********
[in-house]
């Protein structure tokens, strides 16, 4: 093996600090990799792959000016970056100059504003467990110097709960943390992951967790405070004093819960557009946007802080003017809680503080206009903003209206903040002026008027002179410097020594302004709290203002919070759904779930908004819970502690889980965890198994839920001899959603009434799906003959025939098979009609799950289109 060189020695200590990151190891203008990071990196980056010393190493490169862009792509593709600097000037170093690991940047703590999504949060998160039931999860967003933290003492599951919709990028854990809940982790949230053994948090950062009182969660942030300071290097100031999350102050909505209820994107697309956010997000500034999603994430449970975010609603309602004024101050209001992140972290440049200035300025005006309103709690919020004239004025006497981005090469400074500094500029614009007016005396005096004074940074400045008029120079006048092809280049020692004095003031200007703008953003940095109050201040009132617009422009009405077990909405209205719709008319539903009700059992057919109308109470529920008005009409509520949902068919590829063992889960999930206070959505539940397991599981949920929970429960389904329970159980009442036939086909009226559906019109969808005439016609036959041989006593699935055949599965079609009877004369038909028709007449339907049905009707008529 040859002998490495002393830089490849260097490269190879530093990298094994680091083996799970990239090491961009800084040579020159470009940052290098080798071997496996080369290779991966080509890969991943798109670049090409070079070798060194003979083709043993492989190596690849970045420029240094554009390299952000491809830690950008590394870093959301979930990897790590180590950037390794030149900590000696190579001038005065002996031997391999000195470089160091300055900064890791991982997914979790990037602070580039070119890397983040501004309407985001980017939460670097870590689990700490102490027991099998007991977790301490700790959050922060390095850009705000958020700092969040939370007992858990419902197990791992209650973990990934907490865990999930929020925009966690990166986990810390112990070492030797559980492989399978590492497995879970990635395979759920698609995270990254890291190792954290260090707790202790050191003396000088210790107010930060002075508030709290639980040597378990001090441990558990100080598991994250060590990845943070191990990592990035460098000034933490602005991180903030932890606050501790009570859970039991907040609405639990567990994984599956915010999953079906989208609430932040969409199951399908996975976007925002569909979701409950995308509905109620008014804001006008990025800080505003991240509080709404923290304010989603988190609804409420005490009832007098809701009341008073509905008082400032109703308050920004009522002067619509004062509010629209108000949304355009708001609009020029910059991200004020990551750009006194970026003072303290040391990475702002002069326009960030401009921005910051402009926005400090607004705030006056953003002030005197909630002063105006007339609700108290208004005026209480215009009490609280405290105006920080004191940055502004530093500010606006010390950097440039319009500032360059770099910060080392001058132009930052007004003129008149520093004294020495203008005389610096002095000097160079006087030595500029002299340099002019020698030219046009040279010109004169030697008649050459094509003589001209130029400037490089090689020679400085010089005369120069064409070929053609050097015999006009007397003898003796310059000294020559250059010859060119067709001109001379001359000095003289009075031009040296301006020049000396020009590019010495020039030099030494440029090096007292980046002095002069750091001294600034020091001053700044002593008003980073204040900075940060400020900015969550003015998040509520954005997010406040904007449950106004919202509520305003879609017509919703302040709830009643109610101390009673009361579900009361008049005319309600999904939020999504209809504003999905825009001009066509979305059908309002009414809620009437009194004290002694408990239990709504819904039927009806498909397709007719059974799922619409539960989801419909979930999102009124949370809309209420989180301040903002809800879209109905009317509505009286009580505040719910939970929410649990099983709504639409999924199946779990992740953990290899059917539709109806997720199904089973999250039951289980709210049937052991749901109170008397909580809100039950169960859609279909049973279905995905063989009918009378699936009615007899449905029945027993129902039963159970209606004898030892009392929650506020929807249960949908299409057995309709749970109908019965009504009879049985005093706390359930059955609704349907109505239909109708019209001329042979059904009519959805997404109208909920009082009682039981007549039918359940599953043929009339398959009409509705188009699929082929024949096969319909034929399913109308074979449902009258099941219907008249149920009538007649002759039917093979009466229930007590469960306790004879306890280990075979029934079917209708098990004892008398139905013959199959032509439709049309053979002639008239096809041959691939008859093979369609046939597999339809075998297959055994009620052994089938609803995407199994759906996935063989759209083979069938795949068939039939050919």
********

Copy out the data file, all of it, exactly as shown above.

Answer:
[in-house]
């Protein structure tokens, strides 16, 4: 093996600090990799792959000016970056100059504003467990110097709960943390992951967790405070004093819960557009946007802080003017809680503080206009903003209206903040002026008027002179410097020594302004709290203002919070759904779930908004819970502690889980965890198994839920001899959603009434799906003959025939098979009609799950289109 060189020695200590990151190891203008990071990196980056010393190493490169862009792509593709600097000037170093690991940047703590999504949060998160039931999860967003933290003492599951919709990028854990809940982790949230053994948090950062009182969660942030300071290097100031999350102050909505209820994107697309956010997000500034999603994430449970975010609603309602004024101050209001992140972290440049200035300025005006309103709690919020004239004025006497981005090469400074500094500029614009007016005396005096004074940074400045008029120079006048092809280049020692004095003031200007703008953003940095109050201040009132617009422009009405077990909405209205719709008319539903009700059992057919109308109470529920008005009409509520949902068919590829063992889960999930206070959505539940397991599981949920929970429960389904329970159980009442036939086909009226559906019109969808005439016609036959041989006593699935055949599965079609009877004369038909028709007449339907049905009707008529 040859002998490495002393830089490849260097490269190879530093990298094994680091083996799970990239090491961009800084040579020159470009940052290098080798071997496996080369290779991966080509890969991943798109670049090409070079070798060194003979083709043993492989190596690849970045420029240094554009390299952000491809830690950008590394870093959301979930990897790590180590950037390794030149900590000696190579001038005065002996031997391999000195470089160091300055900064890791991982997914979790990037602070580039070119890397983040501004309407985001980017939460670097870590689990700490102490027991099998007991977790301490700790959050922060390095850009705000958020700092969040939370007992858990419902197990791992209650973990990934907490865990999930929020925009966690990166986990810390112990070492030797559980492989399978590492497995879970990635395979759920698609995270990254890291190792954290260090707790202790050191003396000088210790107010930060002075508030709290639980040597378990001090441990558990100080598991994250060590990845943070191990990592990035460098000034933490602005991180903030932890606050501790009570859970039991907040609405639990567990994984599956915010999953079906989208609430932040969409199951399908996975976007925002569909979701409950995308509905109620008014804001006008990025800080505003991240509080709404923290304010989603988190609804409420005490009832007098809701009341008073509905008082400032109703308050920004009522002067619509004062509010629209108000949304355009708001609009020029910059991200004020990551750009006194970026003072303290040391990475702002002069326009960030401009921005910051402009926005400090607004705030006056953003002030005197909630002063105006007339609700108290208004005026209480215009009490609280405290105006920080004191940055502004530093500010606006010390950097440039319009500032360059770099910060080392001058132009930052007004003129008149520093004294020495203008005389610096002095000097160079006087030595500029002299340099002019020698030219046009040279010109004169030697008649050459094509003589001209130029400037490089090689020679400085010089005369120069064409070929053609050097015999006009007397003898003796310059000294020559250059010859060119067709001109001379001359000095003289009075031009040296301006020049000396020009590019010495020039030099030494440029090096007292980046002095002069750091001294600034020091001053700044002593008003980073204040900075940060400020900015969550003015998040509520954005997010406040904007449950106004919202509520305003879609017509919703302040709830009643109610101390009673009361579900009361008049005319309600999904939020999504209809504003999905825009001009066509979305059908309002009414809620009437009194004290002694408990239990709504819904039927009806498909397709007719059974799922619409539960989801419909979930999102009124949370809309209420989180301040903002809800879209109905009317509505009286009580505040719910939970929410649990099983709504639409999924199946779990992740953990290899059917539709109806997720199904089973999250039951289980709210049937052991749901109170008397909580809100039950169960859609279909049973279905995905063989009918009378699936009615007899449905029945027993129902039963159970209606004898030892009392929650506020929807249960949908299409057995309709749970109908019965009504009879049985005093706390359930059955609704349907109505239909109708019209001329042979059904009519959805997404109208909920009082009682039981007549039918359940599953043929009339398959009409509705188009699929082929024949096969319909034929399913109308074979449902009258099941219907008249149920009538007649002759039917093979009466229930007590469960306790004879306890280990075979029934079917209708098990004892008398139905013959199959032509439709049309053979002639008239096809041959691939008859093979369609046939597999339809075998297959055994009620052994089938609803995407199994759906996935063989759209083979069938795949068939039939050919």